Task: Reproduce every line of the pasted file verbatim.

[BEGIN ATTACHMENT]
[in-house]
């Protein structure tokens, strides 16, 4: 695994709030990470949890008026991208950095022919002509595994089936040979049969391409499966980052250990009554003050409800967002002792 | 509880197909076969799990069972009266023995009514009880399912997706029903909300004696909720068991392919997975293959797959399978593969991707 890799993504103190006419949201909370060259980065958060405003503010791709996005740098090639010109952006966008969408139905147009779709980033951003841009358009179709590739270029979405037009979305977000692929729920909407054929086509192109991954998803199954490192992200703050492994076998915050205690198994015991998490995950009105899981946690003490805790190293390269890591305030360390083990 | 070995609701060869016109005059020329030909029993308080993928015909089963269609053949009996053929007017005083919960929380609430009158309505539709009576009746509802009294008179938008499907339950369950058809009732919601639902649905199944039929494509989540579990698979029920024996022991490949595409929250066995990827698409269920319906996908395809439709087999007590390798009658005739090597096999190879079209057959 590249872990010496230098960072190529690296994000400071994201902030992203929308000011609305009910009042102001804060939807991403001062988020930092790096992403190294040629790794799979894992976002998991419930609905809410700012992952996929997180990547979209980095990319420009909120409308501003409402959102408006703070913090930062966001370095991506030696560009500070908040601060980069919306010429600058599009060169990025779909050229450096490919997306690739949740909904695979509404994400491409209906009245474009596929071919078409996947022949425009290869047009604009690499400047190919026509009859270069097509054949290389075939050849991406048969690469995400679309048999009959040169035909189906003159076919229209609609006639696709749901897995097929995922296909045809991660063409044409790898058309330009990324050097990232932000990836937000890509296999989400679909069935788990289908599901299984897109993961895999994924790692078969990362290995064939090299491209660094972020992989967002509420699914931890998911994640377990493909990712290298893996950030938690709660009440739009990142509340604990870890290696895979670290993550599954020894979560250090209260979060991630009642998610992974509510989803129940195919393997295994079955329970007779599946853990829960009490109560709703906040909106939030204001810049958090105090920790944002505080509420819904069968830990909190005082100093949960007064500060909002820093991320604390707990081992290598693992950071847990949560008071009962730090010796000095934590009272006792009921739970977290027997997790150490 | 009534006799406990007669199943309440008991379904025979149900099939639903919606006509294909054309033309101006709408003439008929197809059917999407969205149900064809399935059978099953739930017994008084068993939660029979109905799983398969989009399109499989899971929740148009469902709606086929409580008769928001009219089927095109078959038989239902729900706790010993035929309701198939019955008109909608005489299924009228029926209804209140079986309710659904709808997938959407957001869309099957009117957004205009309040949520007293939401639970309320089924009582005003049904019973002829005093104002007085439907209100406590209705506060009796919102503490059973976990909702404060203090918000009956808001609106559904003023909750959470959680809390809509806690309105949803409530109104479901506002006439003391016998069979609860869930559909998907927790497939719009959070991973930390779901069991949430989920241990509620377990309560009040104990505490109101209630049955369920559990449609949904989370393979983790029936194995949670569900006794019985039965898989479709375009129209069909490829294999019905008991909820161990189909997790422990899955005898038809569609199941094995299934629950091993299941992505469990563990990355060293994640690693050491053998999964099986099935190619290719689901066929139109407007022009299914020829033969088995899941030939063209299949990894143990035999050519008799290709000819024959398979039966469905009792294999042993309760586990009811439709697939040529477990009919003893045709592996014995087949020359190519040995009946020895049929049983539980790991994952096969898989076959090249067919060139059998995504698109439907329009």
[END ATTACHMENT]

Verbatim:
[in-house]
């Protein structure tokens, strides 16, 4: 695994709030990470949890008026991208950095022919002509595994089936040979049969391409499966980052250990009554003050409800967002002792 | 509880197909076969799990069972009266023995009514009880399912997706029903909300004696909720068991392919997975293959797959399978593969991707 890799993504103190006419949201909370060259980065958060405003503010791709996005740098090639010109952006966008969408139905147009779709980033951003841009358009179709590739270029979405037009979305977000692929729920909407054929086509192109991954998803199954490192992200703050492994076998915050205690198994015991998490995950009105899981946690003490805790190293390269890591305030360390083990 | 070995609701060869016109005059020329030909029993308080993928015909089963269609053949009996053929007017005083919960929380609430009158309505539709009576009746509802009294008179938008499907339950369950058809009732919601639902649905199944039929494509989540579990698979029920024996022991490949595409929250066995990827698409269920319906996908395809439709087999007590390798009658005739090597096999190879079209057959 590249872990010496230098960072190529690296994000400071994201902030992203929308000011609305009910009042102001804060939807991403001062988020930092790096992403190294040629790794799979894992976002998991419930609905809410700012992952996929997180990547979209980095990319420009909120409308501003409402959102408006703070913090930062966001370095991506030696560009500070908040601060980069919306010429600058599009060169990025779909050229450096490919997306690739949740909904695979509404994400491409209906009245474009596929071919078409996947022949425009290869047009604009690499400047190919026509009859270069097509054949290389075939050849991406048969690469995400679309048999009959040169035909189906003159076919229209609609006639696709749901897995097929995922296909045809991660063409044409790898058309330009990324050097990232932000990836937000890509296999989400679909069935788990289908599901299984897109993961895999994924790692078969990362290995064939090299491209660094972020992989967002509420699914931890998911994640377990493909990712290298893996950030938690709660009440739009990142509340604990870890290696895979670290993550599954020894979560250090209260979060991630009642998610992974509510989803129940195919393997295994079955329970007779599946853990829960009490109560709703906040909106939030204001810049958090105090920790944002505080509420819904069968830990909190005082100093949960007064500060909002820093991320604390707990081992290598693992950071847990949560008071009962730090010796000095934590009272006792009921739970977290027997997790150490 | 009534006799406990007669199943309440008991379904025979149900099939639903919606006509294909054309033309101006709408003439008929197809059917999407969205149900064809399935059978099953739930017994008084068993939660029979109905799983398969989009399109499989899971929740148009469902709606086929409580008769928001009219089927095109078959038989239902729900706790010993035929309701198939019955008109909608005489299924009228029926209804209140079986309710659904709808997938959407957001869309099957009117957004205009309040949520007293939401639970309320089924009582005003049904019973002829005093104002007085439907209100406590209705506060009796919102503490059973976990909702404060203090918000009956808001609106559904003023909750959470959680809390809509806690309105949803409530109104479901506002006439003391016998069979609860869930559909998907927790497939719009959070991973930390779901069991949430989920241990509620377990309560009040104990505490109101209630049955369920559990449609949904989370393979983790029936194995949670569900006794019985039965898989479709375009129209069909490829294999019905008991909820161990189909997790422990899955005898038809569609199941094995299934629950091993299941992505469990563990990355060293994640690693050491053998999964099986099935190619290719689901066929139109407007022009299914020829033969088995899941030939063209299949990894143990035999050519008799290709000819024959398979039966469905009792294999042993309760586990009811439709697939040529477990009919003893045709592996014995087949020359190519040995009946020895049929049983539980790991994952096969898989076959090249067919060139059998995504698109439907329009």